Blueboy (magazine)

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Cover of Blueboy, January 1978.jpg
Blueboy cover (January 1978)
Editor Donald Embinder
Categories Gay
Frequency Monthly
First issue June 1974
Final issue December 2007
Country United States
Language English
ISSN 0279-3733

Blueboy, originally written Blue Boy, was a gay pornographic/lifestyle magazine with pictures of men in various states of undress. It was published from 1974 to 2007.
The publisher was Donald N. Embinder, a former advertising representative for After Dark, an arts magazine with a substantial gay readership.[1] Embinder first used the nom de plume Don Westbrook, but soon assumed his real name on the masthead.

The magazine shares its name with a famous portrait by 18th-century master Thomas Gainsborough, and its inaugural cover was a parody of that painting.

Noted artists Mel Odom and George Stavrinos have contributed to the publication.

Blueboy began as a glossy gay male magazine that covered the Washington D.C. area, and by volume 2 in 1975 had moved to Miami, Florida. In Miami a more of a glossy soft-core gay magazine developed that targeted the national scene. The magazine quickly became hugely successful, going from 26,000 subscriptions in 1975 to 160,000 subscriptions in 1976. In 1983 Don moved to California and restarted Blueboy there.

Originally Blueboy featured more "softcore" images (e.g., male models were usually shown without erections), fiction, news features, essays and social commentary, and articles on music and entertainment. The publication was largely regarded in the 1980s and in the early 1990s as a gay version of Playboy or Penthouse. Typical articles concerned social climbing, the latest fashions, picking up strangers, television and film reviews, and the secrets of love. It also touched on more pressing issues such as politics and gay rights. For example, in the 1970s and 1980s the magazine did stories on Anita Bryant, Harvey Milk, Ed Koch, AIDS and The Reagan Administration.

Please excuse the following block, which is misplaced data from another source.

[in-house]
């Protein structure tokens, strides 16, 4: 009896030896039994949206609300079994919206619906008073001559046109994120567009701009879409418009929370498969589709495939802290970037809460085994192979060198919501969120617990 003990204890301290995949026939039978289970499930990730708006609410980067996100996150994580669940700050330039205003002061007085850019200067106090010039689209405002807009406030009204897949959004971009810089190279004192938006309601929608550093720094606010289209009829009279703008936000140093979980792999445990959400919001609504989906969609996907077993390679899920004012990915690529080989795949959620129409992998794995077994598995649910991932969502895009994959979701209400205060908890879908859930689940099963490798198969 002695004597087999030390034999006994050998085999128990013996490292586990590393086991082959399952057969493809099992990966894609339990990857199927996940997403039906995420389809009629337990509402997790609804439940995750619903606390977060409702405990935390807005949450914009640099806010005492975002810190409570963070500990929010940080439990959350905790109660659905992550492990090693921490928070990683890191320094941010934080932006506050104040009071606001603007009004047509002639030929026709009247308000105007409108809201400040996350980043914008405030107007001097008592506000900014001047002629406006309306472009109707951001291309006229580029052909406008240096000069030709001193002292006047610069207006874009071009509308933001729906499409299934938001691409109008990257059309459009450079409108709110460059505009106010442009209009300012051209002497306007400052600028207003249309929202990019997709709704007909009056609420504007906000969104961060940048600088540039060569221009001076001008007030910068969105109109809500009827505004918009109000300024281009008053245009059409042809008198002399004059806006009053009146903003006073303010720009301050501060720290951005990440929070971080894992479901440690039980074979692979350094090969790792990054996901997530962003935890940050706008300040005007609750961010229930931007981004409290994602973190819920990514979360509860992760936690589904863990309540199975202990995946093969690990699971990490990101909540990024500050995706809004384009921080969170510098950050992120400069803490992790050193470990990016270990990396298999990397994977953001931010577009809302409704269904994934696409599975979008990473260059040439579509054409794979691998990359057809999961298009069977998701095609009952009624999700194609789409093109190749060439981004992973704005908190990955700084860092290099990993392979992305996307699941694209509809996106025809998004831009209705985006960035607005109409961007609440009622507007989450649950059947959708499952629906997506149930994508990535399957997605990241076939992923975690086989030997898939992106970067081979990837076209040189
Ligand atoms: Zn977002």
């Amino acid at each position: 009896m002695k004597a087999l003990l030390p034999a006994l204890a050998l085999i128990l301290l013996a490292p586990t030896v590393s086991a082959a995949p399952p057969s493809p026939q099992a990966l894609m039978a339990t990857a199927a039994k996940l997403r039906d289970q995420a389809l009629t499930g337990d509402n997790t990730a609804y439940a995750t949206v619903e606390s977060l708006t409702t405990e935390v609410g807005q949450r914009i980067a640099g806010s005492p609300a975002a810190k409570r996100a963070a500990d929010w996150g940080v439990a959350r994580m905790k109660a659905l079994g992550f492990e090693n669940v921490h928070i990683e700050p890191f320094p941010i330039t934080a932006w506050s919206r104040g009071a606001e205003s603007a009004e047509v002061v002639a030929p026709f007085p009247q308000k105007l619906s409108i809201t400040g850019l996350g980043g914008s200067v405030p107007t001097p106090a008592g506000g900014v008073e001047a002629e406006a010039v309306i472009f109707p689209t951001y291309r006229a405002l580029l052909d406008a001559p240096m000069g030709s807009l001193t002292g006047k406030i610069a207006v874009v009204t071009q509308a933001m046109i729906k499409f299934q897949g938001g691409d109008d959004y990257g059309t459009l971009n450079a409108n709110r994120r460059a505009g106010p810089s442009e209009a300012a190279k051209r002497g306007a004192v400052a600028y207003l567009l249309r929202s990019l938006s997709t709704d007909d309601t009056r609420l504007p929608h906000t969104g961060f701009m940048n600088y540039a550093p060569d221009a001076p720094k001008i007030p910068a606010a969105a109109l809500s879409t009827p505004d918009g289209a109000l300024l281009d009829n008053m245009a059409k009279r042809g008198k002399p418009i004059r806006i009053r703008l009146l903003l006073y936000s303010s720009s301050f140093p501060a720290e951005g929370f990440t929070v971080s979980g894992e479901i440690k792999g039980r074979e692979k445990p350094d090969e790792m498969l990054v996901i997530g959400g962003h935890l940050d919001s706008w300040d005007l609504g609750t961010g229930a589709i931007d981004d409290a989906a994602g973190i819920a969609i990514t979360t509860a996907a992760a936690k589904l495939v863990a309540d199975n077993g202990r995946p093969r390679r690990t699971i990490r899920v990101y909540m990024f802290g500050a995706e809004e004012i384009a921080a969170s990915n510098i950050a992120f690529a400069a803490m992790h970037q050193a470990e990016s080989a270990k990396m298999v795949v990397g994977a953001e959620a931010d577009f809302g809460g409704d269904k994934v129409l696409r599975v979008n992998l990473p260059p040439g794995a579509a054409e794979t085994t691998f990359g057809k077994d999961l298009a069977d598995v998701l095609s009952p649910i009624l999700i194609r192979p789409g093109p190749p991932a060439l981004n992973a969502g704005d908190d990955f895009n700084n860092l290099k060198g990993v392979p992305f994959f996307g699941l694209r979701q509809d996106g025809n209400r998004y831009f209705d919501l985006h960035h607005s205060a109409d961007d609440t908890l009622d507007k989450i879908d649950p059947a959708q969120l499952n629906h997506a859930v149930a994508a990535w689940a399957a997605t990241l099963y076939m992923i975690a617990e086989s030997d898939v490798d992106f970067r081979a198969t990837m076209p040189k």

Beginning in the 1990s, however, with competition from such gay and political publications as Out, MetroSource and Genre, the magazine focused much more on hardcore gay images, and jettisoned most of its non-porn content.

Blueboy's final issue was December 2007.[2]

In popular culture[edit]

Singer Cyndi Lauper mentions the publication in the first lines of her song "She Bop":

Well, I see him every night in tight blue jeans
In the pages of a Blueboy magazine


  1. ^ Rutledge, Leigh W. The Gay Decades: From Stonewall To The Present. Plume. p. 81. ISBN 0-452-26810-9. 
  2. ^ "Blueboy magazine". Archived from the original on 2012-10-05. Retrieved 2012-01-26. 

See also[edit]